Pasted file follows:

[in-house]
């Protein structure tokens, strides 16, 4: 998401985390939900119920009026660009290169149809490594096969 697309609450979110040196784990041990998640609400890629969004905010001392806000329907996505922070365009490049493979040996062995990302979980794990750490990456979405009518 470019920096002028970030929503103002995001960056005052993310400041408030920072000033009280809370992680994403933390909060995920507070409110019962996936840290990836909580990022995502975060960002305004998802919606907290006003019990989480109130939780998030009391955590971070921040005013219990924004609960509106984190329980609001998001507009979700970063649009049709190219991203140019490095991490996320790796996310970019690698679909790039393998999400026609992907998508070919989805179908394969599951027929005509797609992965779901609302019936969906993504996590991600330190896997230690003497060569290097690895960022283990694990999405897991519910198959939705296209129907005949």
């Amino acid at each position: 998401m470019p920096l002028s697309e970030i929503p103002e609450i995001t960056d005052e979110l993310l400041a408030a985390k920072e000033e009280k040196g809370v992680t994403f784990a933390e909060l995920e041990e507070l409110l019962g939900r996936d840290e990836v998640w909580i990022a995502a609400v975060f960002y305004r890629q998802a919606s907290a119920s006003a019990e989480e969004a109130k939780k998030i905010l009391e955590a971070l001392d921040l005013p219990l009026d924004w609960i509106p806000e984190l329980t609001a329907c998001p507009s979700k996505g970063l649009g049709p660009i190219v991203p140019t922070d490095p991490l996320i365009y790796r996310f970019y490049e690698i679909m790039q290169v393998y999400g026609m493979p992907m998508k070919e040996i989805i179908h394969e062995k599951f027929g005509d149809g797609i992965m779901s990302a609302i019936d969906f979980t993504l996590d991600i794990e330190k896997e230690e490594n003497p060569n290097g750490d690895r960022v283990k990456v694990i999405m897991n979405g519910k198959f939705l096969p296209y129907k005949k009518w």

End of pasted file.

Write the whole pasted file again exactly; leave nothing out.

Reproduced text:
[in-house]
């Protein structure tokens, strides 16, 4: 998401985390939900119920009026660009290169149809490594096969 697309609450979110040196784990041990998640609400890629969004905010001392806000329907996505922070365009490049493979040996062995990302979980794990750490990456979405009518 470019920096002028970030929503103002995001960056005052993310400041408030920072000033009280809370992680994403933390909060995920507070409110019962996936840290990836909580990022995502975060960002305004998802919606907290006003019990989480109130939780998030009391955590971070921040005013219990924004609960509106984190329980609001998001507009979700970063649009049709190219991203140019490095991490996320790796996310970019690698679909790039393998999400026609992907998508070919989805179908394969599951027929005509797609992965779901609302019936969906993504996590991600330190896997230690003497060569290097690895960022283990694990999405897991519910198959939705296209129907005949």
């Amino acid at each position: 998401m470019p920096l002028s697309e970030i929503p103002e609450i995001t960056d005052e979110l993310l400041a408030a985390k920072e000033e009280k040196g809370v992680t994403f784990a933390e909060l995920e041990e507070l409110l019962g939900r996936d840290e990836v998640w909580i990022a995502a609400v975060f960002y305004r890629q998802a919606s907290a119920s006003a019990e989480e969004a109130k939780k998030i905010l009391e955590a971070l001392d921040l005013p219990l009026d924004w609960i509106p806000e984190l329980t609001a329907c998001p507009s979700k996505g970063l649009g049709p660009i190219v991203p140019t922070d490095p991490l996320i365009y790796r996310f970019y490049e690698i679909m790039q290169v393998y999400g026609m493979p992907m998508k070919e040996i989805i179908h394969e062995k599951f027929g005509d149809g797609i992965m779901s990302a609302i019936d969906f979980t993504l996590d991600i794990e330190k896997e230690e490594n003497p060569n290097g750490d690895r960022v283990k990456v694990i999405m897991n979405g519910k198959f939705l096969p296209y129907k005949k009518w």